Meet Your Maker - Dan D'Agostino interview

Exclusive talk with the top amplifier designer

Solid-state power amplifiers,
Solid-state preamplifiers,
Integrated amplifiers
Dan D'Agostino Momentum
Meet Your Maker - Dan D'Agostino interview

Dan D’Agostino of Dan D’Agostino Audio is one of the easiest designers to interview. Basically, you ask him a question, then ten minutes later when he's stopped talking about that first question, ask him another!. And he’s one of those rare people who speak in publishable sentences. He is also one of the sharpest amplifier designers around.

Since leaving Krell in 2009, D’Agostino (the man) has built D’Agostino (the brand) into one of the foremost new high-end amplification companies on the market, encompassing mono and stereo power amps, line preamp, an integrated design (with optional streamer) and now a phono stage. More is coming, too!

We approached Dan for an interview during the Munich High End, expecting a few words on the new phono stage. This is what we got!

AS: Let’s begin after the ‘K-word’ and before Momentum!

DD: About two years ‘before’, I was in Tokyo with my Japanese distributor and asked what kind of product he’d want. He started to describe a product that was beautifully finished, with no fasteners showing, with no tiny buttons that have little legends you can’t read; something that looks beautiful, and feels beautiful, and is not too powerful.

‘After’, my first thought was to build something big and mean – kind of the kind of stuff I used to do, only better! But then I said to myself, “I’ve already done that!” and I wanted to design something elegant and beautiful. But, I could never build an amplifier that is not powerful – I don’t see the point in it!

I had at home at the time all of the work I had done over the previous 30 years. For me, the one amplifier I had done in the past that really stuck out was the EV1. That was, I think the most musical amplifier made ‘before’. I wanted something that had the power of the EV1 but with that musicality. That was the goal of the Momentum – it took me a few tries to really get the circuit to do that.

I then started fooling around with proportions and what I finally came up with was 12” wide, 4.3” deep, and 18” long. That is pretty small. I got a machine shop to make me a case, but the problem was how to make a mains transformer that would give me the power I wanted. I proceeded to work with this gentleman who has a completely vertically integrated transformer factory. I gave him the specs, but the first transformer was much too small and not powerful enough, so I brought him the actual design and the shape that he had to work with, and after a couple of days he actually made this transformer for me that could fulfil the requirements I had.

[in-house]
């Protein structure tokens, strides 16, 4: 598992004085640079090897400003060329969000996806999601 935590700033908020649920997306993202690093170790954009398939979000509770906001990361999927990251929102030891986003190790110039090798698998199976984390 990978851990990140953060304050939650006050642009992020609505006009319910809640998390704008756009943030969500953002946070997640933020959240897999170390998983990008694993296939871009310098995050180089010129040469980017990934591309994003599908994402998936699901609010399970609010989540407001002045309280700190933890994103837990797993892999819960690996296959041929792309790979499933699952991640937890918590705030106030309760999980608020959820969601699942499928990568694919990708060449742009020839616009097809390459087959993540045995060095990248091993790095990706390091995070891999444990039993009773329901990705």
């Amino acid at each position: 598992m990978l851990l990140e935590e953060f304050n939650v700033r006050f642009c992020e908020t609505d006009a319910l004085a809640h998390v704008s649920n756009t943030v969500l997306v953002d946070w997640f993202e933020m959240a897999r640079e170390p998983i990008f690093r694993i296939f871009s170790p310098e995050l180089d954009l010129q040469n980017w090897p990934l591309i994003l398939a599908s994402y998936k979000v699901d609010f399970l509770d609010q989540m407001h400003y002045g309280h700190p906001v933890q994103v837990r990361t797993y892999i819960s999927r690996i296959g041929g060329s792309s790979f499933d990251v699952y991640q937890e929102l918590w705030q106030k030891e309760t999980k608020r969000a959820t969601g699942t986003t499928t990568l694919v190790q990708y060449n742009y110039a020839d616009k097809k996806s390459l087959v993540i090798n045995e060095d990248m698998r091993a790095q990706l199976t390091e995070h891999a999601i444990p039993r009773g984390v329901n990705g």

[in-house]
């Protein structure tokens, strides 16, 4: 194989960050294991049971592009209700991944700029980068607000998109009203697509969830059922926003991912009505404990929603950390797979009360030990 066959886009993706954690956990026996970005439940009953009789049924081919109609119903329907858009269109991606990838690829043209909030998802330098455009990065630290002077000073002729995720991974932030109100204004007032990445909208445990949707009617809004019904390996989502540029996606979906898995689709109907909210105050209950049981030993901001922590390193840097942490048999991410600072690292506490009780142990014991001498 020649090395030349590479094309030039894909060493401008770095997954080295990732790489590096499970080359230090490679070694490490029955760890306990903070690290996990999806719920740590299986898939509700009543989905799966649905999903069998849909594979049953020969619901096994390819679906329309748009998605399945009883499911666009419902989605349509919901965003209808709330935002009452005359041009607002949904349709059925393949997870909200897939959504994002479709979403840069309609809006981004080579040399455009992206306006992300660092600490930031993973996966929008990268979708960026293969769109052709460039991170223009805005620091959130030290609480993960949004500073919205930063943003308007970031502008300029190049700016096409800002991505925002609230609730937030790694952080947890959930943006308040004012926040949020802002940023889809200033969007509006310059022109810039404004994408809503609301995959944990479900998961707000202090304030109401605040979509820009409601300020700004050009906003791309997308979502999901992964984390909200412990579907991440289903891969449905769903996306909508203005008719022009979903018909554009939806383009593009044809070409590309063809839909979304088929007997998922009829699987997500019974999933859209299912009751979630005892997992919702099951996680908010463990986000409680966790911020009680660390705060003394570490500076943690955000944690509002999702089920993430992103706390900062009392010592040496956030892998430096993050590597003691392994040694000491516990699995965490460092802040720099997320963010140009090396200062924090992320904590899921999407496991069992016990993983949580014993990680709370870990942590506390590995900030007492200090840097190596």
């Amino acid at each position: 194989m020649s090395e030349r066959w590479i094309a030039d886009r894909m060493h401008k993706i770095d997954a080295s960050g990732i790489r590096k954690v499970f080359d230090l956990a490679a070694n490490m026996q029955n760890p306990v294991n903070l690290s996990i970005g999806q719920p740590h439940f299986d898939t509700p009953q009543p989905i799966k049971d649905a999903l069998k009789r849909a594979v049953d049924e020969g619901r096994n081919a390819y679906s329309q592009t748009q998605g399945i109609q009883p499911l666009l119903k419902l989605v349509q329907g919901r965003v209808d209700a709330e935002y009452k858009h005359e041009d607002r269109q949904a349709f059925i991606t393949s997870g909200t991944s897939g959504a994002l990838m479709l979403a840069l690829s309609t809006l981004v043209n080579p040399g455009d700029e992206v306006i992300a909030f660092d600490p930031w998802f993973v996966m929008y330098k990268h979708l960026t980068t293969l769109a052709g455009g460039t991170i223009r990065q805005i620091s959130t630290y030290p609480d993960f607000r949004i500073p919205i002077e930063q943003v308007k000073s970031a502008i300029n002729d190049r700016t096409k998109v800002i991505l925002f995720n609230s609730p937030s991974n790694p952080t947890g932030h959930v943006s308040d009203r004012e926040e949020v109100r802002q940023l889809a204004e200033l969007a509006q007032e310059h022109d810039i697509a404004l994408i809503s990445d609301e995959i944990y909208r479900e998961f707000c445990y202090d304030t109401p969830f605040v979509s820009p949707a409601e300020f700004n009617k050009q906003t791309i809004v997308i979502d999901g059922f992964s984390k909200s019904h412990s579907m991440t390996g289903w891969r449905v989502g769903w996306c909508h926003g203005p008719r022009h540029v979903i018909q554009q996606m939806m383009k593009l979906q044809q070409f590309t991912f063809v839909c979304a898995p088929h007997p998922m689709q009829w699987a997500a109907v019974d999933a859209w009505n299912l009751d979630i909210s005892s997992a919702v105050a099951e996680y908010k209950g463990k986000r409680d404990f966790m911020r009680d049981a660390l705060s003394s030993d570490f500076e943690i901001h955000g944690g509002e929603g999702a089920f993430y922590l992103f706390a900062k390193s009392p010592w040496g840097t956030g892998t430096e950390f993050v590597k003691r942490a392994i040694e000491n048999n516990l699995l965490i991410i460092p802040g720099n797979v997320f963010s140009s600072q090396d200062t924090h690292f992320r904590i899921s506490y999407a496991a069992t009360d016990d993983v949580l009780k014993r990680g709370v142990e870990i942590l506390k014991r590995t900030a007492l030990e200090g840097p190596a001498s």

Once I had that in hand, I knew how much room I had inside the case to put the rest of the electronics in. Well, the other problem I had was heatsinks, as I didn’t want to make it wider. Copper came to mind: I’ve been wanting to work with copper heatsinks for 35 years, so, I said “why don’t I get myself a piece of copper and build an amplifier on that piece of copper to see how it sounds” To my surprise, the copper did two things. First it allowed me to have a low profile heatsink as it absorbs heat energy 91% more efficiently than aluminium. What I didn’t realise at the time was its thermoreluctance – it retains heat. That threw me, until I figured that the thermal mass of the copper and the bias of the transistors.

Copper’s resonant frequency is much lower than aluminium. The amount of EMI is very closely damped by the copper, which made a difference in how the circuit worked. Then I started designing the power supply, the input board after that.

After eight or nine months, the Momentum was finished, just in time for the CES show. I started to assemble the four first amps, but there was so much clear coating on the cases, the heatsinks didn’t fit! I spent hours trying everything until finally, I went to my garage, got some carpenter clamps, put cloth around the heatsinks, tightened and tightened until ‘bang’ they fitted. This was five-thirty AM and we had to leave at six! I was worn out when I went to that show, but all four amplifiers worked, and they looked great.

Was the preamp a natural progression from the mono amps?

The Momentum gave me the opportunity to just wipe the slate clean. The same thing happened with the preamp. You know, if was to say that the only real negative comments about my career in the audio industry was I’d hear people say, “he makes the best power amplifiers in the world, but the preamps are so-so!” I knew that I could do better than that. I started working on something different, radical, and something that I knew if I could make it work, it would sound really good.

To that end, I kept on telling my partner that I would have it ready in three months. It took a year! But when I finally finished it, finished all the software and circuit boards working, I ran into the sound room to hear it. I knew what it was going to sound like – the circuits were like dreams to measure: very low distortion with extreme bandwidth, and I did that without feedback or any kind of compensation – but when I hooked it up and listened to it I finally knew I’d made a really good preamp!

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